Here’s your guide to some of Washington’s hard-to-pronounce places.
From Poulsbo to Puyallup, out-of-staters have been known to botch the names of Washington places.
But even longtime Northwesterners can stumble over the occasional Enetai, Chewelah, or Wahkiakum. So we asked the residents themselves to help us get it right.
“Welcome to my town, Sequim,” said realtor Dan Erickson.
Erickson is happy to see you. Just leave your unnecessary “E” sound behind.
“A lot of people call it ‘SEE-quim,” he said, “They’re from out of town.”
The state’s most northeast county, Pend Oreille (pronounced “pond array”) is a place people have had trouble saying and spelling for more than a century.
Sue Mauro from the Pend Oreille County Historical Museum said, “We’ll see a ‘D’ inserted, we’ll see apostrophes inserted.”
Mauro said the French name may have described a local tribe’s jewelry. Translated literally, it’s “ear pendant.”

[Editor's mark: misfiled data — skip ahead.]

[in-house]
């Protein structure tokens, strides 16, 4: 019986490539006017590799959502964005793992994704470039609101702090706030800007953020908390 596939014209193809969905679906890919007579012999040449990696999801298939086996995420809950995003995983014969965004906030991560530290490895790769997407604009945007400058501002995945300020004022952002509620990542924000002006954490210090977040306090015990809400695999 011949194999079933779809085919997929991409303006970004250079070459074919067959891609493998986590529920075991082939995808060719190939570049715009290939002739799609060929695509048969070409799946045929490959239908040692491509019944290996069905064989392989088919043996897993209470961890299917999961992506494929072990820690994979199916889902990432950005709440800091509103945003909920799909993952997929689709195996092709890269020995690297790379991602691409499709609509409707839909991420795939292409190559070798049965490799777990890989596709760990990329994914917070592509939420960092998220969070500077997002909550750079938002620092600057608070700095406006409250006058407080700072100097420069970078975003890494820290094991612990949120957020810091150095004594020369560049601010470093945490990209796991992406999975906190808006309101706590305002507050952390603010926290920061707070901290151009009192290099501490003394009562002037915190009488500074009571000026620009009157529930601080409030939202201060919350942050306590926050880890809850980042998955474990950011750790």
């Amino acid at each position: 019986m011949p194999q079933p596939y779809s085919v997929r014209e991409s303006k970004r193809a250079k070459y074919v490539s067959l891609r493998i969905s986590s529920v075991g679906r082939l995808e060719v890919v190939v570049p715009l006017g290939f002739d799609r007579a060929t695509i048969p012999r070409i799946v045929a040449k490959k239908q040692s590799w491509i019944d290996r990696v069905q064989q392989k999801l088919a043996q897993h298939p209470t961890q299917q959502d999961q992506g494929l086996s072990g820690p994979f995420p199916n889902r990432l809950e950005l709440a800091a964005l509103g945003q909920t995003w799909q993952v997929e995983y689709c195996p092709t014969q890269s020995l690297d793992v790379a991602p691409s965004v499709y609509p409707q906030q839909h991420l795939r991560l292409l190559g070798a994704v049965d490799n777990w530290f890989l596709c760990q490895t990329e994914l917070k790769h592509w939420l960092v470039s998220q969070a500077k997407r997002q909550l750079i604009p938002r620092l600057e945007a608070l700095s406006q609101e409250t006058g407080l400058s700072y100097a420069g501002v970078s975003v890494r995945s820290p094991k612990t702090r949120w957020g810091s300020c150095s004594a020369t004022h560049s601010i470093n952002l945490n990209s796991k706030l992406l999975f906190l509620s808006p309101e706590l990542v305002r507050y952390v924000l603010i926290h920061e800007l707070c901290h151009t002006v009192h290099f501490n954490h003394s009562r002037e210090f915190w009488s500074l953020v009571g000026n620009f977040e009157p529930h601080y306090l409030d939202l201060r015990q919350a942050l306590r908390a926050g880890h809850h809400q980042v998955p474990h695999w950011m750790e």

From Snohomish (sno-HO-mish) to Swinomish (SWIN-oh-mish), keep your accent on the right syllable. And remember not every name sounds the way it looks. Just ask the residents of northeast Washington’s Aeneas Valley, pronounced “EE-knee-iss.”
As the owner of the Aeneas Valley General Store, Rose Isler says people get the name wrong from time to time.
“Most times, actually,” Isler laughed.
Isler would like to leave the most common and most unfortunate mispronunciation, “Anus Valley,” behind.
“When we answer the phone at the store we just say, ‘Country Store,'” she explained.
Your Spanish may be bueno, but the name of the Yakima County town, Buena, is pronounced: “byoo-EN-uh.” There’s cheese in the pronunciation of neighboring Natches (nat-CHEESE), but no coal in Colville, which sounds more like “CALL-ville.” And as for the King County city named after Iowa’s state capital?
“No S,” said the mayor of Des Moines.
Matt Mahoney says it’s pronounced “duh-MOIN,” with no “S” sound at the end. He also says half the town’s residents will disagree.
“Oh, it is split,” Mayor Mahoney said, “Whatever circle we’re in we’ll add the ‘S’ or take it off to avoid conflict. But I think the translation of it’s more important. It means the greatest place to live in Washington state. And that comes directly from the mayor.”
However you pronounce the name of the place where you live, we hope you’re happy to call it home.